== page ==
Researchers have said that the Ebola outbreak in West Africa could infect 20,000 people as soon as early November unless rigorous infection control measures are implemented, and might “rumble on” for years in a holding pattern.
In an article in the New England Journal of Medicine, experts from the World Health Organization (WHO) and Imperial College said that infections would continue climbing exponentially unless patients are isolated, contacts traced and communities enlisted.
The WHO, in an initial roadmap issued on August 28, predicted that the virus could strike 20,000 people within the next nine months. The current death toll is at least 2,811 out of 5,864 cases, the U.N. agency says.
The latest study, marking six months from March 23, when the WHO says it was informed of the Ebola outbreak in southeastern Guinea, reflects projections based on the data from a third wave of the virus in Guinea, Sierra Leone and worst-hit Liberia.
“With exponential growth, you’ll see that the case numbers per week go up so that by the second of November, over these three countries our best estimate is over 20,000 cases, confirmed and suspected cases,” the WHO director of strategy, and co-author of article, Dr. Christopher Dye, told a briefing.
Nearly 10,000 of those would be in Liberia, 5,000 in Sierra Leone and nearly 6,000 in Guinea, he said. But those numbers would only come about with no enhanced infection control.
“Everyone is certainly working very hard to make sure this is a not the reality that we will be seeing,” Dye said. “I will be surprised if we hit 20,000 by then,” he later added.
U.N. Secretary-General Ban Ki-moon said last week that under a $1 billion plan, he would create a special mission to combat the disease and deployed staff to the region.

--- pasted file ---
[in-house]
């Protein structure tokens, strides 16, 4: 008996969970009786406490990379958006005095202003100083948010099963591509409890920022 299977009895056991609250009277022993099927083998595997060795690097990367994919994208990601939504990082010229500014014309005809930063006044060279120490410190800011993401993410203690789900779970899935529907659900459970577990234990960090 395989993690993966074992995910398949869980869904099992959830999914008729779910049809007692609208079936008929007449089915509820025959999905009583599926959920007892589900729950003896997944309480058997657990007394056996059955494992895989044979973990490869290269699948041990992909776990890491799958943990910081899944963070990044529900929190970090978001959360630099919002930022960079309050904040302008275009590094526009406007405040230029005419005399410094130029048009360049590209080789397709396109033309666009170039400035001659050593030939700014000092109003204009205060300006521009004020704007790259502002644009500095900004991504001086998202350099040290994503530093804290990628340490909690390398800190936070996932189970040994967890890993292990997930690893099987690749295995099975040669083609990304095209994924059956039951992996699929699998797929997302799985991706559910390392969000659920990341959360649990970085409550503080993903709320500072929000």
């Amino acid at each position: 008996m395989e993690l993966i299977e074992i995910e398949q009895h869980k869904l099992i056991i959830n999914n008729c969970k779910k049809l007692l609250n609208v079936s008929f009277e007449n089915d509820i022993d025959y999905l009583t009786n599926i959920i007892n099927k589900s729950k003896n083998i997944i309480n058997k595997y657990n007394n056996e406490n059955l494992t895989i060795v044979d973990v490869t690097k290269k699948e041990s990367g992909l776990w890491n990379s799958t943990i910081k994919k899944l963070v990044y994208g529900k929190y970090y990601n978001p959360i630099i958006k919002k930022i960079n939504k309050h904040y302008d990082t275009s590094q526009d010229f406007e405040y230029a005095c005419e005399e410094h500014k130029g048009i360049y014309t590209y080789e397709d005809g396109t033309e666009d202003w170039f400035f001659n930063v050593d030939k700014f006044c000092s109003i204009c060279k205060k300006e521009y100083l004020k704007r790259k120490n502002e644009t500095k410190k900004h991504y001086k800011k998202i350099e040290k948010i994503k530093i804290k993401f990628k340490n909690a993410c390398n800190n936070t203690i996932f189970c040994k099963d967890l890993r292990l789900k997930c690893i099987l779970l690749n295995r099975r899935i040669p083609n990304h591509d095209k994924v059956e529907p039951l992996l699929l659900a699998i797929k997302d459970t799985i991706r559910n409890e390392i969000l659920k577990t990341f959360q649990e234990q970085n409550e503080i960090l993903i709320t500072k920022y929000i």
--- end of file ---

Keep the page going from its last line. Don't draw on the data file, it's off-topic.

“If control is completely successful in the way that we know it can be, then Ebola will disappear from the human population of West Africa and probably return to its animal reservoir,” Dye said, noting that fruit bats were probably the reservoir.
“The alternative possibility that we’re talking about is that the epidemic simply rumbles on as it has for the last few months for the next few years, on the order of years, rather than months.
“Under those circumstances, the fear is that Ebola will be more or less a permanent feature of the human population. Of course it could be extinguished later on.”
“In the three hardest-hit countries there was a “mixed pattern”, Dye said.
“We see for example in the border areas of Guinea, Sierra Leone and Liberia, some areas where there has been no increase in cases for some weeks now. That’s true in Sierra Leone, it’s true in Lofa in northern Liberia, and it’s true in one of the provinces of Guinea.
“So the question that arises is whether we’re actually seeing the beginning of a stationary pattern in this epidemic.
“In two badly affected districts of Sierra Leone, Kenema and Kailahun, close to border areas with Guinea and Liberia, there has been a stationary pattern, he said.
“What we’ve seen in the past weeks there, maybe eight, nine, 10 weeks now, is a pattern of incidence, numbers of cases per week, which has not significantly changed.
“And indeed there are signs that it’s going down. And I say that cautiously, because we’re prepared to be surprised again. That is what I mean by stationary pattern. A steady incidence week on week.”
There are other reassuring signs about the efficacy of infection control measures, he said, but whether the disease’s spread was stabilising would become clear in the next few weeks.
No new cases have been recorded in either Nigeria or Senegal in the last three weeks, corresponding to the 21-day incubation period for developing the virulent virus, whose symptoms include fever, vomiting and diarrhoea.
“It is reassuring in many ways that a disease like Ebola can enter a city of 20 million, namely Lagos, and we are able to stop transmission, or rather the people of Nigeria are able to stop transmission,” Dye said.
But the Liberian capital Monrovia, where the disease has recently spread fastest, was “uncharted territory”, he said.
“Quite honestly if you ask ‘can we stamp Ebola out of Liberia?’ I’m not sure. In principle we know how to do it, but can we do it on the ground? It remains to be seen.”